[Update: Some offers mentioned below have expired. You can view the current offers from our partners here — Citi Simplicity, Citi Diamond Preferred, Discover it —18-month balance transfer, Chase Slate, and Citi Double Cash. Disclosure: Cards from our partners are mentioned below.]
No matter if you’re looking to pay down existing debt or just want a little extra time to pay off a big upcoming purchase, a credit card with an introductory 0% annual percentage rate (APR) can be a useful tool. Balance-transfer credit cards or cards touting promotional financing offers can help you avoid paying interest on a purchase or existing high-interest credit card debt that you just can’t pay off in full right away.
Of course, no matter what your goal might be, it’s important to have a plan in place. Balance transfers, specifically, tend to cost a fee (though there’s at least one exception you’ll see below.) Plus, you always want to make sure your balance is gone before the your introductory period is over or else interest will be imposed once again — and those charges can add up quickly. Plus, credit card debt can really hurt your credit score. (You can see where your credit stands by viewing your free credit report snapshot, updated every 14 days, on Credit.com.)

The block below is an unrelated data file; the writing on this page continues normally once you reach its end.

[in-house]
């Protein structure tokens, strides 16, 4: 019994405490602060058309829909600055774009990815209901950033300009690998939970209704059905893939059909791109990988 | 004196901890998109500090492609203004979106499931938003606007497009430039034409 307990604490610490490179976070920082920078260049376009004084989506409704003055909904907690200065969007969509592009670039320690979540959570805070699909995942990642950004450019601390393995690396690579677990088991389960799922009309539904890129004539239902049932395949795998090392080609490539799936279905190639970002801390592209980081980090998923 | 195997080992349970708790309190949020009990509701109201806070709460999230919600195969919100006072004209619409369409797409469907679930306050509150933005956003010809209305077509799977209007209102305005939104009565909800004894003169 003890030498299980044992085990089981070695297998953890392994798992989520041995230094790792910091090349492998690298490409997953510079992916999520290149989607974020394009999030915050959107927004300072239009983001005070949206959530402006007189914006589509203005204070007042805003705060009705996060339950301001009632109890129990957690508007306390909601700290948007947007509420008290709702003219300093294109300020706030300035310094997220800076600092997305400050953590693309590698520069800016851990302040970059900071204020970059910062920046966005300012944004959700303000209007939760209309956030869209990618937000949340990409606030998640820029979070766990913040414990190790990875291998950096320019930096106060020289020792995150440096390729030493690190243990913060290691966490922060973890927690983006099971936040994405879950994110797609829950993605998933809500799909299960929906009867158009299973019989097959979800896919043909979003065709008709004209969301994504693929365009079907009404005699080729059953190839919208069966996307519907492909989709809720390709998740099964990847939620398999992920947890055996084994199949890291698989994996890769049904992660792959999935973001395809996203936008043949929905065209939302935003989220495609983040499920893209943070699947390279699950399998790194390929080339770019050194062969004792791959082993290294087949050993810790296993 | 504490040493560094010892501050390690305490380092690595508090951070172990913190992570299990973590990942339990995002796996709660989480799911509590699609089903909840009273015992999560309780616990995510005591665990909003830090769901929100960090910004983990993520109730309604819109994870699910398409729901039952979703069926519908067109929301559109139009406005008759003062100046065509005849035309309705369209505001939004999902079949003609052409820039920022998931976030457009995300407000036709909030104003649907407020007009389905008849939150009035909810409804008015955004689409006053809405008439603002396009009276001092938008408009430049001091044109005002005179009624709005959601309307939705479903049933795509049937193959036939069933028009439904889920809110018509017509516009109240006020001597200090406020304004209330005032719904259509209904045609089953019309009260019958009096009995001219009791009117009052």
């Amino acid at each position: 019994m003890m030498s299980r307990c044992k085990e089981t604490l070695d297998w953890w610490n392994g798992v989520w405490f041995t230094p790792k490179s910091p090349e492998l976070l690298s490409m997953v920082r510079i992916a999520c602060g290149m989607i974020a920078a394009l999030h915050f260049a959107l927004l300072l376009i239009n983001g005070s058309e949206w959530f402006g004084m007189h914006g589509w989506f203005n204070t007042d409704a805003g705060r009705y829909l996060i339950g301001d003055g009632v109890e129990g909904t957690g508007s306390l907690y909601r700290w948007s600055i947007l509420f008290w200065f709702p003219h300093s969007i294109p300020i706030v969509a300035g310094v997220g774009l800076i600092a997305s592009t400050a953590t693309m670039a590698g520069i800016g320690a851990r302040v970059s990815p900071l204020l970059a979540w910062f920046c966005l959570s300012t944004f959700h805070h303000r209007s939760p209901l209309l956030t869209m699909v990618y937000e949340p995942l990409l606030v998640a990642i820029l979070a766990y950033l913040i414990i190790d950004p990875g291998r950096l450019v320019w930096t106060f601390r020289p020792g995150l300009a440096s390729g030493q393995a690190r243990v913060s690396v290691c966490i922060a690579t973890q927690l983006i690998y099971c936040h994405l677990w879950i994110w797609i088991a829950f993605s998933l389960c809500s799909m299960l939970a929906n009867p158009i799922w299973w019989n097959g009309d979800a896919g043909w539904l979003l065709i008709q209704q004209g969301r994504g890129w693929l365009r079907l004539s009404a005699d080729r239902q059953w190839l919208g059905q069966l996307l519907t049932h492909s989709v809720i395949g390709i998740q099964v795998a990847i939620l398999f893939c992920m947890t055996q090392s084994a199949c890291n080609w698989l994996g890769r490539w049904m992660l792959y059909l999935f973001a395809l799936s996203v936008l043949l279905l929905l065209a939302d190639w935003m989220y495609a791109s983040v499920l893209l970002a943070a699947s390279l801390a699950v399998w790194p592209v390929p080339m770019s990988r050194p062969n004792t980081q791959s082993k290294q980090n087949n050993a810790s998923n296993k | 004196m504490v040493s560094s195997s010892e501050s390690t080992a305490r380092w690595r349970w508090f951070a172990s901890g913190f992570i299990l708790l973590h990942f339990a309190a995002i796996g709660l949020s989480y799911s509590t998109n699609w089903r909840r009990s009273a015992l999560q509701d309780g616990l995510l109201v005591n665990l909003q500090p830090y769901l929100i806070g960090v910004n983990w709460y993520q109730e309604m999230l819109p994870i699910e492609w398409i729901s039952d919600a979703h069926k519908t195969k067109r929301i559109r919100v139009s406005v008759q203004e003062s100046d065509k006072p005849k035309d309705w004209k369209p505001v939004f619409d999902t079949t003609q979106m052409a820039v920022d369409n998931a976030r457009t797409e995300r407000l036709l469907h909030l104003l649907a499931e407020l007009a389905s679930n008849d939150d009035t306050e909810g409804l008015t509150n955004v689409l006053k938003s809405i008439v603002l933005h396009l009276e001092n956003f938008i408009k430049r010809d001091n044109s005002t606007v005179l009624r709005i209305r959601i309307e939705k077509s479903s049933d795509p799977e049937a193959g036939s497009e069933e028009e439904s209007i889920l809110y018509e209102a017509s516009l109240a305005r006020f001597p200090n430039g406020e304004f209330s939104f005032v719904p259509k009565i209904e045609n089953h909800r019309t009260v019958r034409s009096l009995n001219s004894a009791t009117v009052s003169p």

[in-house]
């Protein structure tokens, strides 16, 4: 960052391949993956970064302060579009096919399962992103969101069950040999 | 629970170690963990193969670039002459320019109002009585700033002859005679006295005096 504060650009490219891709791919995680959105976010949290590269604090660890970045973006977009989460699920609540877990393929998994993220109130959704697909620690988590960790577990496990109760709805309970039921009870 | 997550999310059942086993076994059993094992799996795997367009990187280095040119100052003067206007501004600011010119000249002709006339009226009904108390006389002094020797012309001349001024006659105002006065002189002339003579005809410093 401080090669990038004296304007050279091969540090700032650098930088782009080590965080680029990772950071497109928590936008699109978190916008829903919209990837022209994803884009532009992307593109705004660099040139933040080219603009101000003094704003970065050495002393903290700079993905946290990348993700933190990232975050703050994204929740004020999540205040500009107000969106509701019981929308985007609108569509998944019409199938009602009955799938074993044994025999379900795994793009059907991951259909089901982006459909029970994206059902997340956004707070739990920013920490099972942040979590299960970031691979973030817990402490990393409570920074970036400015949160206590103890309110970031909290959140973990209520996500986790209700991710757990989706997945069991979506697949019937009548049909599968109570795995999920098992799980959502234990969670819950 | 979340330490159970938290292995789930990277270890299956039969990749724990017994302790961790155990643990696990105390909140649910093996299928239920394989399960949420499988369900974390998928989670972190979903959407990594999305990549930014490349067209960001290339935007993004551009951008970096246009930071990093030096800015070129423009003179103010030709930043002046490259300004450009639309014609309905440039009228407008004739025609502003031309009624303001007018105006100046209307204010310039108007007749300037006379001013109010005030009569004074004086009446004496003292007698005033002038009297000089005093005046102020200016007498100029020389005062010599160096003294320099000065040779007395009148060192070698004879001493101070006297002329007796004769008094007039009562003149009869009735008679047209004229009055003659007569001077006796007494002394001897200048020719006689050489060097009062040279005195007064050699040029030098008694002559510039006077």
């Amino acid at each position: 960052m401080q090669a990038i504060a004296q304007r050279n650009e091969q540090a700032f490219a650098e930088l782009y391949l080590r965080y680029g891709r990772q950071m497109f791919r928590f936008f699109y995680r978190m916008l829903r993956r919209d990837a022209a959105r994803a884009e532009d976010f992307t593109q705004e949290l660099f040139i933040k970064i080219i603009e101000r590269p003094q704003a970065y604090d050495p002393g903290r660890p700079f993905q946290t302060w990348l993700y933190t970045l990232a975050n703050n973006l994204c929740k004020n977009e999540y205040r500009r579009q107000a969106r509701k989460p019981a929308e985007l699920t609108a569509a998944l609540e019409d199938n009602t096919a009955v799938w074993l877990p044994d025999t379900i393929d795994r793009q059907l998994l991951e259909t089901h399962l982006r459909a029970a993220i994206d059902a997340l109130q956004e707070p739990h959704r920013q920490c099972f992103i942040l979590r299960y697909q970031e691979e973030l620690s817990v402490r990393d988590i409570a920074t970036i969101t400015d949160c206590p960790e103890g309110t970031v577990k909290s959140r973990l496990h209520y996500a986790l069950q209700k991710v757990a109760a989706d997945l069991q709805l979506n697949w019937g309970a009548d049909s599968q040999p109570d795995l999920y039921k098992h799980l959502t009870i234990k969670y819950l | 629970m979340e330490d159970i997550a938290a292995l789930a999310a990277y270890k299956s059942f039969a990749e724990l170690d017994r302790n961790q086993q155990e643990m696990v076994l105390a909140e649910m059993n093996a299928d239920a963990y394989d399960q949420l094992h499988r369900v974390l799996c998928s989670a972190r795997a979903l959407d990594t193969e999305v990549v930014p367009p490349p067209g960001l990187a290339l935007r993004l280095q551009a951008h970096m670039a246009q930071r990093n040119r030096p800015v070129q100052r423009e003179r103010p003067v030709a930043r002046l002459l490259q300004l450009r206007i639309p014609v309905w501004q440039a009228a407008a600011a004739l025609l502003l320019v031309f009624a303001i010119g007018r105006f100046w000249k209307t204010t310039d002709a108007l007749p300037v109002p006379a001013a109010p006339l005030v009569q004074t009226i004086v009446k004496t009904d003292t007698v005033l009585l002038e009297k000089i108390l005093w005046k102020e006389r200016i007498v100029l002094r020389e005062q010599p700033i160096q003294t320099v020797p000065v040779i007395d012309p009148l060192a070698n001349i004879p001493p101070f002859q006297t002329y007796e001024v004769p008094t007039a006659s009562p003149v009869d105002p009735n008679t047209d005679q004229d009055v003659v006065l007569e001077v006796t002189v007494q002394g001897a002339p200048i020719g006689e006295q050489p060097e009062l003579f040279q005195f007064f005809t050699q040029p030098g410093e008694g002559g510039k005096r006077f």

Still, there are several credit cards that can buy you some serious time to pay off your balance. In fact, there are cards that offer 0% interest on purchases, balance transfers or both well into 2018. Here are five you might want to consider.
1. Citi Simplicity Card
The Citi Simplicity Card (see full review here) is one of the few credit cards that offer an introductory 0% APR for a full 21 months on both purchases and balance transfers. That means people applying for the card around the start of the new year will have a no-interest period that extends through most of 2018. Once the introductory period is complete, the APR will shift to a variable 13.24% to 23.24%, depending on creditworthiness. There is a 3% balance transfer fee, but depending on the size of your balance, your interest savings could make it well worth it. (You’ll have to do a quick cost-benefit analysis.) There is also no annual fee, no late fees, and no penalty APR. No penalty APR means if you happen to be late on a payment, you won’t be penalized with a higher interest rate. (Full Disclosure: Citibank advertises on Credit.com, but that results in no preferential editorial treatment.)